• Forensic Focus has posted an interview with Lee Reiber, Chief Operations Officer at Oxygen Forensics. The interview covers Lee’s careers progression and where Oxygen is heading. Lee believes that the main challenge in mobile forensics is application overload, which I have to agree with; if someone is using an app that isn’t supported then the examiner may miss important data in their examination. I haven’t used Oxygen in a long while, but I would really like the phone forensics manufacturers to provide an app list for a phone, and then identify whether they support the app (including version) for the examiner. (Although I have to mention a caveat that I haven’t been doing many phones recently, so they may have updated to do this).
    Lee also mentioned that he’s working on an update for his book.
    Interview With Lee Reiber, COO, Oxygen Forensics

  • Greg Smith at TrewMTE shared a number of posters that he’s collected over the years relating to forensics, cyber and security.
  • Ryan Benson has put together a plugin for his Hindsight tool for decoding load balancer cookies; although Ryan admits that the use case for these cookies relates more to web app testing or red-teaming over DFIR.
    Load Balancer Cookie Decoder

  • Harlan Carvey has a couple of posts this week
    • The first post covers a few updates relating to the new book’s cover (Syngress has changed the format again across the line), Mari’s recent blogpost on Mac imaging, and updates to the malware regripper plugin. It’s a little surprising that Harlan has had people not reading the title of the books…Syngress has been fairly consistent with their cover’s over the years. Don’t judge a book by its cover people!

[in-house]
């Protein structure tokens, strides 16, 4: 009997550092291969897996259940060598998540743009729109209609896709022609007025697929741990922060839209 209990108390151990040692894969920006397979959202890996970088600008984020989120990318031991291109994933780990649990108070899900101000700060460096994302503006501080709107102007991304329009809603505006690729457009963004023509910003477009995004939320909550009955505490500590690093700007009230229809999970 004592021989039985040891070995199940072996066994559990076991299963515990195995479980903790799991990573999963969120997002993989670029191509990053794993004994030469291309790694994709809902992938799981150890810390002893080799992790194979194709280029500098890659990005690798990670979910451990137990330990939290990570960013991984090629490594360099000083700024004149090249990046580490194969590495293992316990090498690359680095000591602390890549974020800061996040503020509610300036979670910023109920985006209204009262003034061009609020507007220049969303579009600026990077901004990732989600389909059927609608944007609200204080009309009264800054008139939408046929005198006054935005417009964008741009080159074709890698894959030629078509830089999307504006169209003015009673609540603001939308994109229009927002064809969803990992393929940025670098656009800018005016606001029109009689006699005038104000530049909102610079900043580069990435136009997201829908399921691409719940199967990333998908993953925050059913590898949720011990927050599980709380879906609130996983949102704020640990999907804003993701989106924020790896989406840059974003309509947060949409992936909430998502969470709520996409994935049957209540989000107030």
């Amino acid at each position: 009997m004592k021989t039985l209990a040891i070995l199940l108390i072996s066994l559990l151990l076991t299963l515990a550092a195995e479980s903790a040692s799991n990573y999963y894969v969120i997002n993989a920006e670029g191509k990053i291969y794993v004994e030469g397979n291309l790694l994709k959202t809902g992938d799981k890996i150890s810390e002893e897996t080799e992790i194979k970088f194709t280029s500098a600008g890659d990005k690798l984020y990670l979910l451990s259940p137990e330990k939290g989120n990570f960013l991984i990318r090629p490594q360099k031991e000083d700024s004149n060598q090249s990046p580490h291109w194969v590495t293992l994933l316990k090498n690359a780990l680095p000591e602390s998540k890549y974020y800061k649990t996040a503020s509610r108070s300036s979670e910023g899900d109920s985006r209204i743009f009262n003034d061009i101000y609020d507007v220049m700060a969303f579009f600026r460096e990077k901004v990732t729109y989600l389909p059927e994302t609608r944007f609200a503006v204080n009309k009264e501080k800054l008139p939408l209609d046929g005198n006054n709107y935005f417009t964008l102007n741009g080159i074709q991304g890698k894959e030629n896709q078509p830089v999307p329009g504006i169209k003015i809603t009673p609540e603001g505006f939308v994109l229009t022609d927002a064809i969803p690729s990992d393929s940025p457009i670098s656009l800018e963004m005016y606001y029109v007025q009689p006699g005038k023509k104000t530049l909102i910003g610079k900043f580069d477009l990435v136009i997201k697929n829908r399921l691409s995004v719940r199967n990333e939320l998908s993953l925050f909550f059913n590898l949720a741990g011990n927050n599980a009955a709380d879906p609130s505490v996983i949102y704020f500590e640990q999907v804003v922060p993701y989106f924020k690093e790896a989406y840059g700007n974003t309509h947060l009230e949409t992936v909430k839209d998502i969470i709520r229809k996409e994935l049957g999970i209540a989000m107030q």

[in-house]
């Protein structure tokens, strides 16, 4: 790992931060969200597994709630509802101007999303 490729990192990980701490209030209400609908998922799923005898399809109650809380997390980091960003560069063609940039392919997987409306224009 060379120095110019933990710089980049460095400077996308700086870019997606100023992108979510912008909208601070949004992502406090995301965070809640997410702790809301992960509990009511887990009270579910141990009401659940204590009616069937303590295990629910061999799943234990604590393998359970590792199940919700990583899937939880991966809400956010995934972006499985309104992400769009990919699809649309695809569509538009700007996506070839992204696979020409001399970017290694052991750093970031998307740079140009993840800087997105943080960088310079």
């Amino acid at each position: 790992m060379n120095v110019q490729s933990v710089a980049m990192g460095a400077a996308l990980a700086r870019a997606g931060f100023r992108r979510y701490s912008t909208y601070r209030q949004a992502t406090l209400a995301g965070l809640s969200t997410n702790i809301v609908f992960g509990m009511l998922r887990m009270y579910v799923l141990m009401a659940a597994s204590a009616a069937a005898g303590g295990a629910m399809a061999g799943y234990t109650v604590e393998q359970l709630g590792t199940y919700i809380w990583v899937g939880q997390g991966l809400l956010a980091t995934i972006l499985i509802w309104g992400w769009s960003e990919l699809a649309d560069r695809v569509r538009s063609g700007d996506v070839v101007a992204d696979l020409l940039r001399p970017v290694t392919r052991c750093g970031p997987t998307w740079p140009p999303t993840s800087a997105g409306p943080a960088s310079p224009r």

• And on the topic of books, Harlan has announced his next book project; this one covers the analysis process, rather than specific artifacts; think “I’ve got the data, how do I answer the questions I’ve been asked”. I’d highly recommend reading through the post to get an idea of what the book will cover, and if there’s something you think he’s missed, reach out to him because he wants the feedback. Realistically he can only cover what he knows about, so if there’s something in there that you can contribute, shoot him an email (keydet89 at yahoo dot com). There was also a shout-out for images (real or user generated), and the offer a free signed copy of the book when it comes out. I’m happy to see in the comments that a few people have taken him up on the offer, but I’d like to see more people get involved if they can.
      New Book

  • Weare4n6 posted a few articles
    • First they shared a link to Ghiro, an open source forensic tool developed by Alessandro Tanasi and Marco Buoncristiano.
      Ghiro – a must have digital image forensics tool
    • They also compared a few different iTunes backup examination tools to determine which obtained the most data from incomplete iTunes backups. Of the tools they tested (UFED PA, Oxygen, Belkasoft Evidence Centre), Belkasoft’s tool provided the most data.